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Quantic Dream has hired game veteran Sebastien Motte to help run third-party development relations as the company expands beyond PlayStation.
Paris-based Quantic Dream — maker of Heavy Rain, Beyond: Two Souls, and Detroit: Become Human — recently received a minority investment from China’s NetEase and announced it would expand beyond Sony’s PlayStation business. Now it plans to publish games from third-party developers.
“Quantic Dream has been an independent, triple-A developer for the past 22 years,” Motte said. “With the NetEase investment, we are fully independent again. We are able to self-fund future development on multiple projects. And more importantly, with better digital distribution channels, there is an opportunity to become more independent and self publish.”
Motte has been involved in the game and tech business for decades. Most recently, he served as a business development and strategy consultant at Mintonic.
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Before that, he served in business development at Unity and was CEO of mixed reality design studio Loook. He also served in business development and other roles for 16 years at Microsoft’s game studios.
Motte will report to Guillaume de Fondaumière and David Cage, co-CEOs of Quantic Dream.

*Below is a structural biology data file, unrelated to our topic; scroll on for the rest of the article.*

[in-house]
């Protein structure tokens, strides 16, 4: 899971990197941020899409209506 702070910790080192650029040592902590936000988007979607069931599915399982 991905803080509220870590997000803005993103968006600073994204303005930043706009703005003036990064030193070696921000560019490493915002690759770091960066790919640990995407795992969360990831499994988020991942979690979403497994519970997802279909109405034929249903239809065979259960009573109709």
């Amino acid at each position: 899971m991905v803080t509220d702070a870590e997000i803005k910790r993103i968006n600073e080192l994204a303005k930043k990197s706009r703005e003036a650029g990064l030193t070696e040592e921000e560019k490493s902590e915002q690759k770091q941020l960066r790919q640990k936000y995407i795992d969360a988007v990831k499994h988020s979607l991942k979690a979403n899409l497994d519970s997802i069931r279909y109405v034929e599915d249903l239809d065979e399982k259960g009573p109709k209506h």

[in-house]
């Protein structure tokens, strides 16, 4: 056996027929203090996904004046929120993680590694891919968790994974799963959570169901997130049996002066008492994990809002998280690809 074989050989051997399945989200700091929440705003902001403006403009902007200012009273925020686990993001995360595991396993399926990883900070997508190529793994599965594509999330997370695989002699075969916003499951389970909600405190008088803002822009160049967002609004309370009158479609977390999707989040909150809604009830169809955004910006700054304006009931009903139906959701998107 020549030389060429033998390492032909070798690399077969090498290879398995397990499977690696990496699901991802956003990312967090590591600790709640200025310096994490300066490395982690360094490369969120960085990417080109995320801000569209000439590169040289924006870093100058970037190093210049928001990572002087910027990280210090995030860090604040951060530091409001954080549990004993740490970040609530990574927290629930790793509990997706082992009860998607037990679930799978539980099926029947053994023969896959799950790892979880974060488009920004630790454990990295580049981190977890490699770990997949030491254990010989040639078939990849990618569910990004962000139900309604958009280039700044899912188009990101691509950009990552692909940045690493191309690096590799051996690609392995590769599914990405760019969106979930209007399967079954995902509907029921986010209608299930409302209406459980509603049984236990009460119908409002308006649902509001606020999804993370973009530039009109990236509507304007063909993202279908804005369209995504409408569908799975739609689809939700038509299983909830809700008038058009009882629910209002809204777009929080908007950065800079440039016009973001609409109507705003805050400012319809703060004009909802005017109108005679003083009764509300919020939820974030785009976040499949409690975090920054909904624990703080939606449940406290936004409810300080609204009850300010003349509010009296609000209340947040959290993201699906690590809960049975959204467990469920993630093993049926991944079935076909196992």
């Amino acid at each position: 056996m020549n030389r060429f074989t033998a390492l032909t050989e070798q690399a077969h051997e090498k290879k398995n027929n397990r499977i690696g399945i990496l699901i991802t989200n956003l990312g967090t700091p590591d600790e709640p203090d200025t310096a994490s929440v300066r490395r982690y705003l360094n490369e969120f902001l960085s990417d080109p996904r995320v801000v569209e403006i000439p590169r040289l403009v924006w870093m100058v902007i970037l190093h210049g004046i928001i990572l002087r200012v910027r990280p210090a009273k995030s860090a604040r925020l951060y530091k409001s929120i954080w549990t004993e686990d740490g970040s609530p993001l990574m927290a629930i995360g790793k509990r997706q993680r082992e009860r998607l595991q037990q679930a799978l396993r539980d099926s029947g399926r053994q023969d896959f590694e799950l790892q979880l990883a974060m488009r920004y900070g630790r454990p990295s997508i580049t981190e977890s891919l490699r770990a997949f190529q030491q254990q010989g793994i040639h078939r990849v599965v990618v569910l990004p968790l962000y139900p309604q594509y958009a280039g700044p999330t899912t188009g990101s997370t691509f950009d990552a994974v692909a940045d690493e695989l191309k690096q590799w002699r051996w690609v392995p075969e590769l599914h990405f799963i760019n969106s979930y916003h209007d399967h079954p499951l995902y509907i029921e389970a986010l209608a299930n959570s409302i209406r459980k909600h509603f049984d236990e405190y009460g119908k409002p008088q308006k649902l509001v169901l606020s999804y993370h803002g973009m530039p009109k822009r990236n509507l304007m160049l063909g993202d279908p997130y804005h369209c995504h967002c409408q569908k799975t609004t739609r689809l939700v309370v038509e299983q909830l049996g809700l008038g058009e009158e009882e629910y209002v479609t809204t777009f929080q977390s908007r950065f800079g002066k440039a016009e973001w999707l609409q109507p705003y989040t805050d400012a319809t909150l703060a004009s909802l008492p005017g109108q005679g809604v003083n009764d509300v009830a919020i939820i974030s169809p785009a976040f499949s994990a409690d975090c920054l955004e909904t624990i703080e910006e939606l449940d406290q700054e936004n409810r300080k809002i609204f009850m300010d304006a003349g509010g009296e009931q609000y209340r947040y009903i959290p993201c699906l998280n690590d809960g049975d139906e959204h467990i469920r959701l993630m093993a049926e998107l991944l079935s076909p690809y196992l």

For 12 years, Quantic Dream made original titles for Sony’s PlayStation consoles. But Quantic Dream recently announced that Heavy Rain, Beyond: Two Souls, and Detroit: Become Human, exclusively on the Epic Games Store. All three titles are now available for pre-order.
“By being able to self-publish our titles moving forward, we have put together an expert publishing team from different companies,” Motte said. “That is why I am in the picture. We also would like to offer our services to other independent studios that have strong backing and would like to have a strong direct-to-consumer relationship.”
He added, “There is more room for independent developers to find their connections directly with players through digital distribution platforms. With the emergence of cloud gaming platforms, there will be more ability for developers and publishers to own their own destinies and manage their relationships with gamers. It’s exciting times.”
Motte said the company might publish one or two additional titles per year from third parties. He said the company’s strength is in interactive narration and it will look for games that align with its creative sensibility, or unique original games with high production quality, passion, and emotion.
Quantic Dream has highly sophisticated motion-capture facilities in France and character development is one of its big skills.
“We like meaningful games that are unique and original,” he said.
He said the company will focus on North American and European markets, but it will seek creativity out anywhere. Motte will remain based in Seattle.
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